A recent poll among nearly 1,200 Canadians who attended a post-secondary institution revealed students who self-identify as part of the LGBTQ2+ community are more likely to leave school with higher-than-average student debt.
The results, published on Sept. 17, showed 66 per cent of those who identify as LGBTQ2+ left school with student debt over $10,000 compared to 50 per cent of those who don't identify. More significantly, nine per cent of those who identify as LGBTQ2+ left school with debt exceeding $70,000 compared to one per cent of those who don't identify.
Marie Fiedler, the previous coordinator of PrideWestern, explained a number of factors may contribute to increased debt load within the LGBTQ2+ community.
“A lot of it leads back to rates of family support for individuals who are part of the LGBTQ2+ community and homelessness within the LGBTQ2+ community,” said Fiedler.
Fiedler explained families often cut off financial support as well as other forms of support when they find out their child identifies as part of the LGBTQ2+ community.
“That [was] very common when I was working with PrideWestern,” she added. “We definitely worked with a number of individuals who had been kicked out of their homes, whose parents had been paying for their tuition up until that point, and that is an extremely trying and turbulent situation to be in.”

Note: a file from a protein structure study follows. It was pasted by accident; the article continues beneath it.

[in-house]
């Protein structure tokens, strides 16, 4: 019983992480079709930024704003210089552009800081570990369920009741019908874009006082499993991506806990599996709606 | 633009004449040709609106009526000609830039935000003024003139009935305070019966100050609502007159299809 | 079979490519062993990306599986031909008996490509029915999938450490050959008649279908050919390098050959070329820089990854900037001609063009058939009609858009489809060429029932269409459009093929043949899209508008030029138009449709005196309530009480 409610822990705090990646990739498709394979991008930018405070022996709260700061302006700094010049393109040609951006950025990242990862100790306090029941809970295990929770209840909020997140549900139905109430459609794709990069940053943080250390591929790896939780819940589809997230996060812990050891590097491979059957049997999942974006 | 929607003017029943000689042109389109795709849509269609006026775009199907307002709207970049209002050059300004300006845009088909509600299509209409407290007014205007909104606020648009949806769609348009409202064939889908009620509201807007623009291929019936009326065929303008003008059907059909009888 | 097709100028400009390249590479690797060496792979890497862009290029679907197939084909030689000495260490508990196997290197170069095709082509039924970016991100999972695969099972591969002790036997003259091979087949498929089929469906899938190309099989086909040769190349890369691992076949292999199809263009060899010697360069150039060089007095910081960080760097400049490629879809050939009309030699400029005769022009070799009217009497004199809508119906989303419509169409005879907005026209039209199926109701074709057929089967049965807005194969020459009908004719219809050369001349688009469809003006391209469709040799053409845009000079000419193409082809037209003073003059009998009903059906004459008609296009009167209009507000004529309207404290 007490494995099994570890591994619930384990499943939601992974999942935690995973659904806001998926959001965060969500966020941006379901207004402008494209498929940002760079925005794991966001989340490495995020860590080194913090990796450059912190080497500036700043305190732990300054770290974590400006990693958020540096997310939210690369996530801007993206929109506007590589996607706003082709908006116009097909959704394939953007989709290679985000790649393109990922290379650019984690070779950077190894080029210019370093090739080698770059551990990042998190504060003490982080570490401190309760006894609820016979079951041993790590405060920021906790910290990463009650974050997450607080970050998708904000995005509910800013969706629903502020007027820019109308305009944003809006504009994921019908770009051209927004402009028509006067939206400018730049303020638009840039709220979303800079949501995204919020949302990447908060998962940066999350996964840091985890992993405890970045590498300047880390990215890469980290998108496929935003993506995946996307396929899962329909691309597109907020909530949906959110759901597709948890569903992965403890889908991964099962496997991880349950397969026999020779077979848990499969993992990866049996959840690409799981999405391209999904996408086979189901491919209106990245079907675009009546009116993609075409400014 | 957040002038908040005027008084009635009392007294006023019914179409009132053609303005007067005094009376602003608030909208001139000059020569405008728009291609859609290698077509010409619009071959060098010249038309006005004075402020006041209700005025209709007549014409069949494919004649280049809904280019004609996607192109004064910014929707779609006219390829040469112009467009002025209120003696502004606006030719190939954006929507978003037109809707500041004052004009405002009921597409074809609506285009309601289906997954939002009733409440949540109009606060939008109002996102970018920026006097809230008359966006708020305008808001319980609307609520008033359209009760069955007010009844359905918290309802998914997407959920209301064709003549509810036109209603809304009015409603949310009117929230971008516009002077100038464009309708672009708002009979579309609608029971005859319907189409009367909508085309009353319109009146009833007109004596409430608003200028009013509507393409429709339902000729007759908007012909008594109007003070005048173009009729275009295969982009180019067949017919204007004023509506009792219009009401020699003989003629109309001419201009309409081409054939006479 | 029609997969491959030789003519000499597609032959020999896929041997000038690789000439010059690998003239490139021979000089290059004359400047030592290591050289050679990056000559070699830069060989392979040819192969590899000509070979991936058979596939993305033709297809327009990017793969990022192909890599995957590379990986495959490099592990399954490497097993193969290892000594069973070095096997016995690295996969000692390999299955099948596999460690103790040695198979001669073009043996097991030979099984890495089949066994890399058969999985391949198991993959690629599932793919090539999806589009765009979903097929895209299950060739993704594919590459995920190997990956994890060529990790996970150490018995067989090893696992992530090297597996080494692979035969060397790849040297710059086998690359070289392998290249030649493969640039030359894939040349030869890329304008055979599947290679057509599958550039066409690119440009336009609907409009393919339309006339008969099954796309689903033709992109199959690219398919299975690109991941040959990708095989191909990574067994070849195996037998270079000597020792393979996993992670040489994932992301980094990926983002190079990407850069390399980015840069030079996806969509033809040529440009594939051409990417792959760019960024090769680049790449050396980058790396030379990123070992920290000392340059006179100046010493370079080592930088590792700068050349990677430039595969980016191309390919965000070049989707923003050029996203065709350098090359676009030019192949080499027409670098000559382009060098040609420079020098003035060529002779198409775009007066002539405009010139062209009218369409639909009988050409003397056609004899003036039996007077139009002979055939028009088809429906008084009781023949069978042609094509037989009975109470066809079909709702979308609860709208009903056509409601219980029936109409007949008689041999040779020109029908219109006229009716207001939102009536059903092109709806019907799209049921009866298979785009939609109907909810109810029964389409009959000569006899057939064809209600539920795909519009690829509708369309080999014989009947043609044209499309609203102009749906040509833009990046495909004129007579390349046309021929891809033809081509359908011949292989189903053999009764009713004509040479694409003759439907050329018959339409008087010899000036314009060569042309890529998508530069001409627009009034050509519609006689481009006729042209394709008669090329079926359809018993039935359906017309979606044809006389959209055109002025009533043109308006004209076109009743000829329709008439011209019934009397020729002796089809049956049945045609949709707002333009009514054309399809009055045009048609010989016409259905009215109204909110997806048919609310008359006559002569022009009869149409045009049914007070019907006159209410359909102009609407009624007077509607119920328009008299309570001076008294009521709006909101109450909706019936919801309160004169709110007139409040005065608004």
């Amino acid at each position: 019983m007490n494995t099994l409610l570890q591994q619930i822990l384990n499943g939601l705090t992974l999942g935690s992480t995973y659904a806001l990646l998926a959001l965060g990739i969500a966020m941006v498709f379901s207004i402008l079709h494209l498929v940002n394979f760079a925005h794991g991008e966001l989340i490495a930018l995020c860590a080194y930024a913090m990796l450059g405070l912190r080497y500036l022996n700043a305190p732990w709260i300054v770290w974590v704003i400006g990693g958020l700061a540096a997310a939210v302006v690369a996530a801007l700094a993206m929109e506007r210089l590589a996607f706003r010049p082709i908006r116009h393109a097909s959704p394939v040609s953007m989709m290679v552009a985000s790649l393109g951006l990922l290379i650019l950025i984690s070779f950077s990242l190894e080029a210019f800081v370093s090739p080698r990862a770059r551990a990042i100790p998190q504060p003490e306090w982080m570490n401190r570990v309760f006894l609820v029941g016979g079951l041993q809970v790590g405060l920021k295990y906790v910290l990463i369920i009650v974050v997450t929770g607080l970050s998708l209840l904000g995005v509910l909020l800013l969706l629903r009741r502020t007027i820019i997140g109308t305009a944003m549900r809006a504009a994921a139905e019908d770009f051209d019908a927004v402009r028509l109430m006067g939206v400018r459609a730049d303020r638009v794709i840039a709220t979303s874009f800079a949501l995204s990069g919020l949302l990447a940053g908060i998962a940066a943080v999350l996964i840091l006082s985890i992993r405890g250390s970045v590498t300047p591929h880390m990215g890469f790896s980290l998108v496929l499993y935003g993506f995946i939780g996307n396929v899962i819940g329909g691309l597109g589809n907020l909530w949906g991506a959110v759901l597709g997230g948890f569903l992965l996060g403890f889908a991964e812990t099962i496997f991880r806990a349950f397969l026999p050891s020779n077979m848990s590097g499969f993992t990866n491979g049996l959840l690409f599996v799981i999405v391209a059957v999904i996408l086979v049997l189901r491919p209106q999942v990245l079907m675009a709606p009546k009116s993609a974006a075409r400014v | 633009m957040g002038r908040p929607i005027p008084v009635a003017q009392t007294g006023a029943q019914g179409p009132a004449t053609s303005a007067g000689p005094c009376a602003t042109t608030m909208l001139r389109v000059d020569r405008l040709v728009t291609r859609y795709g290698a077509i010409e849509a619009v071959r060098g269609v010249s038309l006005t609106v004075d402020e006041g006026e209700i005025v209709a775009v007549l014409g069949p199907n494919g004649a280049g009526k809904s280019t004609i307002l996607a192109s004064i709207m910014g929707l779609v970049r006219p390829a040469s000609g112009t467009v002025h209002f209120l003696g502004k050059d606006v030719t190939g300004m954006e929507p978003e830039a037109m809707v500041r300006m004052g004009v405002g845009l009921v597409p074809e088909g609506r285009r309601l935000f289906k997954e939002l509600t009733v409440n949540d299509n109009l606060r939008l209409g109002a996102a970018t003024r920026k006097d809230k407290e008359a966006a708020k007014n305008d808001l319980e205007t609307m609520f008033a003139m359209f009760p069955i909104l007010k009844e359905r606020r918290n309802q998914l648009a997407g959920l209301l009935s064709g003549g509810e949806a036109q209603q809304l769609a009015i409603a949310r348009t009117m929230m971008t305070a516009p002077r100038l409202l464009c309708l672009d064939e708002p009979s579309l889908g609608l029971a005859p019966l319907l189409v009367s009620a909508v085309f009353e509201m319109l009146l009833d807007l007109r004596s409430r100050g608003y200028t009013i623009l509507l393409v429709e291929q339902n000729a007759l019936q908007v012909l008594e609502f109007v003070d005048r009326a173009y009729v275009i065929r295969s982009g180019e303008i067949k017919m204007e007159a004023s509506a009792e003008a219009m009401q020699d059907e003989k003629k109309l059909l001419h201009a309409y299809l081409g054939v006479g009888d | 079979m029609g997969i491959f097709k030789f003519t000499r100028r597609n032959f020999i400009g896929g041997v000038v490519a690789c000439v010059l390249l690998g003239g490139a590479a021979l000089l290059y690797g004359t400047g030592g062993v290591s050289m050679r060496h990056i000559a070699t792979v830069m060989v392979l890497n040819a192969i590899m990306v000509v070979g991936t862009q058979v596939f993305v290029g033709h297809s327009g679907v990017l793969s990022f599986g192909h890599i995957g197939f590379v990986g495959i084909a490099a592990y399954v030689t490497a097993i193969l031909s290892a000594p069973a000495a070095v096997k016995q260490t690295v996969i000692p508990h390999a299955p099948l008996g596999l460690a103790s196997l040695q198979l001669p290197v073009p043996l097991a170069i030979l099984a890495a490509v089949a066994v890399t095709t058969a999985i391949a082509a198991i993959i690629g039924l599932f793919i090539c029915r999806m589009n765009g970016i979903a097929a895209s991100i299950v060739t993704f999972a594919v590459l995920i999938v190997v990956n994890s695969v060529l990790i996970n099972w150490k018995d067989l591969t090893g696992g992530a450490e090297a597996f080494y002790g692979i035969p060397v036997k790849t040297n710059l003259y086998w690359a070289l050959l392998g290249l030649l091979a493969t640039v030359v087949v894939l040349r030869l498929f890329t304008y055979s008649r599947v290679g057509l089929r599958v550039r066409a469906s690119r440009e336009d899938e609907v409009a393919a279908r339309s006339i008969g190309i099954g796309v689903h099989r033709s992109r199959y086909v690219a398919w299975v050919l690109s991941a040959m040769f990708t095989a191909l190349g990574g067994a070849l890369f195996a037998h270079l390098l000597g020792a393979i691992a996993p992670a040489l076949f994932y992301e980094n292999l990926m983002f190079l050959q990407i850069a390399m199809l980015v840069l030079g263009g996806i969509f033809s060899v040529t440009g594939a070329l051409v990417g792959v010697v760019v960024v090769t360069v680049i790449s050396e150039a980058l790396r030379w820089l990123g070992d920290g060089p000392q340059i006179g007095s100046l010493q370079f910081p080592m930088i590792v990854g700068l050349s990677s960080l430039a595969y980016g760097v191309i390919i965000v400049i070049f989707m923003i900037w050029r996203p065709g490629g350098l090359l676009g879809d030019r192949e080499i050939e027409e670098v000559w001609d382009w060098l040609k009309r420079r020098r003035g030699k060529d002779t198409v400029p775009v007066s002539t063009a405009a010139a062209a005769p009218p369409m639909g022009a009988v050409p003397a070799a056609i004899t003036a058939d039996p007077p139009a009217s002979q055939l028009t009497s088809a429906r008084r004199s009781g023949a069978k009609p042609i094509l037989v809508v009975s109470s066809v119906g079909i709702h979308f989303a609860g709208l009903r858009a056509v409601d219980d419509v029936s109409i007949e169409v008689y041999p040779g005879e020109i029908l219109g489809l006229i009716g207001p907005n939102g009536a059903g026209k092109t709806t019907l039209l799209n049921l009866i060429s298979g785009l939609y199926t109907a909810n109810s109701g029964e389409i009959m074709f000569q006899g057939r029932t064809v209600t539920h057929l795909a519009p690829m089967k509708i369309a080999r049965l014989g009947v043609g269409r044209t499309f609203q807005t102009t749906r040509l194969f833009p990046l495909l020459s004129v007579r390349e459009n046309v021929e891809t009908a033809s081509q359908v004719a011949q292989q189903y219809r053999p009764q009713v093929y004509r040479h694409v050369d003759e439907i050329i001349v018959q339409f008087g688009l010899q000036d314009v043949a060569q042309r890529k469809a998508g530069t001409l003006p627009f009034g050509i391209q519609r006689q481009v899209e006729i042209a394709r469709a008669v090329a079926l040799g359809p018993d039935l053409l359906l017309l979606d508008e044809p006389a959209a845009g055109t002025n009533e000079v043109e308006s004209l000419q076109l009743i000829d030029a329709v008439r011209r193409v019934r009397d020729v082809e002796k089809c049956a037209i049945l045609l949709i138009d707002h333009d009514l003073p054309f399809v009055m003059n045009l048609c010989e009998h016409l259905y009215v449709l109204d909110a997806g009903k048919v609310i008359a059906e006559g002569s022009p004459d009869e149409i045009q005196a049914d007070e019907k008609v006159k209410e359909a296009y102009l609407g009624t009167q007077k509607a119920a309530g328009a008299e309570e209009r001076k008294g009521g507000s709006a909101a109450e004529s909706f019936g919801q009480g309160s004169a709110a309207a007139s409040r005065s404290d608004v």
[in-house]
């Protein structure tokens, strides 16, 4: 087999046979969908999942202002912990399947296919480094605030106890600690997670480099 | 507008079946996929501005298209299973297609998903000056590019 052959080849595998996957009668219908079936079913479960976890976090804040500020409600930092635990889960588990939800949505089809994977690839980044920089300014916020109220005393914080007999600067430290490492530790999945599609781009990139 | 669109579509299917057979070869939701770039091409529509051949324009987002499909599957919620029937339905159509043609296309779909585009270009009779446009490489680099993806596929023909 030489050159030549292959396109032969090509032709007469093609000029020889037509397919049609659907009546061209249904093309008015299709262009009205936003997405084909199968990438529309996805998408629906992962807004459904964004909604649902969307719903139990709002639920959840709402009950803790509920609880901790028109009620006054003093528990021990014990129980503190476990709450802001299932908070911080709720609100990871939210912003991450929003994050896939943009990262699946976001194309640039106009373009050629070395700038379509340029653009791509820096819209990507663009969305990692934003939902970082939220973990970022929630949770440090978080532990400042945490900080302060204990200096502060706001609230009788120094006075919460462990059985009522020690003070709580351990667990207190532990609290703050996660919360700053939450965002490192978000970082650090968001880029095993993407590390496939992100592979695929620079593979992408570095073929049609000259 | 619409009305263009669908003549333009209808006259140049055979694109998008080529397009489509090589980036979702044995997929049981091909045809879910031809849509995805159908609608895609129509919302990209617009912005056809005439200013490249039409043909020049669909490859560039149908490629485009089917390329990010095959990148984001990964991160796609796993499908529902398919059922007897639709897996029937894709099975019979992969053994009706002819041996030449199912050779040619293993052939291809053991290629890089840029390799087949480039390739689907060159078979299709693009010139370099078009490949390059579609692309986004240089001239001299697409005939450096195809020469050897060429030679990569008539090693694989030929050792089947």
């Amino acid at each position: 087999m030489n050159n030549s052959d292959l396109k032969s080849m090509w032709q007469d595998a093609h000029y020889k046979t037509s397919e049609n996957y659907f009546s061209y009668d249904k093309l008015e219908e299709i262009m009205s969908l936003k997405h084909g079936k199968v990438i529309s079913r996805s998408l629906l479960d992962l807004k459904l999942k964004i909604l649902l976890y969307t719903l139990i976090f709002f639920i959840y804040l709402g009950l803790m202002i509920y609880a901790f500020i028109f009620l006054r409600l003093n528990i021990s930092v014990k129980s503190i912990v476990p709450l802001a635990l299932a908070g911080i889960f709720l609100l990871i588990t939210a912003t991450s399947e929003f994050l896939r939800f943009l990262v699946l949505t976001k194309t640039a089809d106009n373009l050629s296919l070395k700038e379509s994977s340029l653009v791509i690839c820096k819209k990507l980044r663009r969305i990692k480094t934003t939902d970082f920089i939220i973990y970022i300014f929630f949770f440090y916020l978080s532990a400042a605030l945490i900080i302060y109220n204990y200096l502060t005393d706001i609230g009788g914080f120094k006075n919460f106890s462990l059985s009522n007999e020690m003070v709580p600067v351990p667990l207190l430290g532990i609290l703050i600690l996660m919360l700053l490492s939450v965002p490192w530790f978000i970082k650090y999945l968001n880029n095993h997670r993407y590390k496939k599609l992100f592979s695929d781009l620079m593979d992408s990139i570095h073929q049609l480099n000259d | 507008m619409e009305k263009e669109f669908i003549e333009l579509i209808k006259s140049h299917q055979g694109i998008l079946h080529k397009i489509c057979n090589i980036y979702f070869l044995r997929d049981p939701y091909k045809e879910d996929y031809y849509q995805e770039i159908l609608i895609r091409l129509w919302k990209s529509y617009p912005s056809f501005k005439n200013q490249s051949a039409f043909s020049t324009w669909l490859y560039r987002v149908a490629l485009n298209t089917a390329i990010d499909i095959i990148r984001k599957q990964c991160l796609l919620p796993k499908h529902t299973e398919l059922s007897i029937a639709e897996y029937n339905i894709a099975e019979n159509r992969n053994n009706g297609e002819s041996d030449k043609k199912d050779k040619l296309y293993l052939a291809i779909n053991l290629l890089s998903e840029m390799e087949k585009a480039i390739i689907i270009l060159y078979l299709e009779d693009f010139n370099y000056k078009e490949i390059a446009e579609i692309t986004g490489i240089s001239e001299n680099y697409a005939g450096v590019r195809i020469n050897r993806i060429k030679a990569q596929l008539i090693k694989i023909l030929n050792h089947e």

According to a 2017 study, around 20 per cent of homeless youth in Toronto are part of the LGBTQ2+ community. Further, the study identifies family conflict as a major cause of youth homelessness in Canada, especially for LGBTQ2+ youth.
Fiedler added minority groups typically experience high levels of trauma and mental health-related struggles, which make it harder to access part-time jobs or higher-paying jobs. She explained LGBTQ2+ individuals may be inclined to take larger loans if they require additional forms of support to complete their studies.
Further, Fiedler explained many students feel they are denied access to jobs and social resources due to their identity. A 2017 survey showed 40 per cent of LGBTQ2+ individuals experienced discrimination in the workplace.
The poll also showed 28 per cent of LGBTQ2+ community members compared to 23 per cent of non-members took a second job to pay off student debt, 31 per cent of LGBTQ2+ community members compared to 20 per cent of non-members had significant career plan changes because of student debt, and 76 per cent of LGBTQ2+ community members found a student loan to be "very" important, compared to 68 per cent of non-members.
With recognition of the difficulties that LGBTQ2+ individuals face, Fiedler emphasized the need for increased attention and resources to address the community's needs.